In the trio of Ace CDs that document Fulson's stint with Kent in the 1960s, Black Nights covers the first part of that era (although, confusingly, it was not the first of the reissues to be released). The 1965 release "Black Nights" itself was his big success of the period, stopping just outside the R&B Top Ten and even getting into the bottom of the pop charts. A brassy and sassy feel-good tune despite the sorrowful lyrics, it also features a guitar with a twang so unusual it verges on sounding rather like an electric sitar. It's the unquestioned highlight of a collection that documents a time at which Fulson was modernizing, but only slightly, his brand of urban blues. All of the material dates from the mid-'60s, much of it written by Fats Washington, though Fulson wrote a few of these numbers himself. It's well-constructed blues-R&B with adult lyrics and just a slight 1960s soul influence (especially in some of the horn arrangements). It sounds like it could have been recorded in the 1950s, which is not so much of a drawback as the mid-tempo similarity of many of the songs to each other, and the lack of many tunes on the same level as "Black Nights." The guitar still stings admirably, though. Two of the songs were previously unissued.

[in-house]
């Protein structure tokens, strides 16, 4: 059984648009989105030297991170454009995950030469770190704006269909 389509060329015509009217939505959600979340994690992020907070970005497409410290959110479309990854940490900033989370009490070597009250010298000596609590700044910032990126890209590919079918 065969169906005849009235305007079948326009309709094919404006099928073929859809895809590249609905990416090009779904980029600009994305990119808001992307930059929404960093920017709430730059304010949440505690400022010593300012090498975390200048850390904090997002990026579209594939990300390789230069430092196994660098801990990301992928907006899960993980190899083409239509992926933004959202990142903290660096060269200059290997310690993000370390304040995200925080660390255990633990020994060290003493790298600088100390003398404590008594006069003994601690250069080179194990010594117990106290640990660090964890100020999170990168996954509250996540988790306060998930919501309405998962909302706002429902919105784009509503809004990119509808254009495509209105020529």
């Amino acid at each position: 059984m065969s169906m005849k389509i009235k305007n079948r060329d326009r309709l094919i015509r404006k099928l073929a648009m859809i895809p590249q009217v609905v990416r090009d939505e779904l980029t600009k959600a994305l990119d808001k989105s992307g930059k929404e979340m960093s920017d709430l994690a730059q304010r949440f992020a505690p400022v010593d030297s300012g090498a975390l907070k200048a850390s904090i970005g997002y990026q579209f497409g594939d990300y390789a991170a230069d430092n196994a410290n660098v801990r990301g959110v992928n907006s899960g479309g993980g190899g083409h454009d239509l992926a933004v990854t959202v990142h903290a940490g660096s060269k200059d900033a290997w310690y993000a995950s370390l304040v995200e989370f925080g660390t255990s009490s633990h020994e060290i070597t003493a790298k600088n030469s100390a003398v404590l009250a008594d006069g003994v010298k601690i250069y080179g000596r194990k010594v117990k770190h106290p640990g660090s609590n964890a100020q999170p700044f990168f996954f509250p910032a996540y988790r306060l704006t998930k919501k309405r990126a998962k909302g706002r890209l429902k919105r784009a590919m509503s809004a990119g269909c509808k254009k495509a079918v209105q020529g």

Black Nights Review
by Richie Unterberger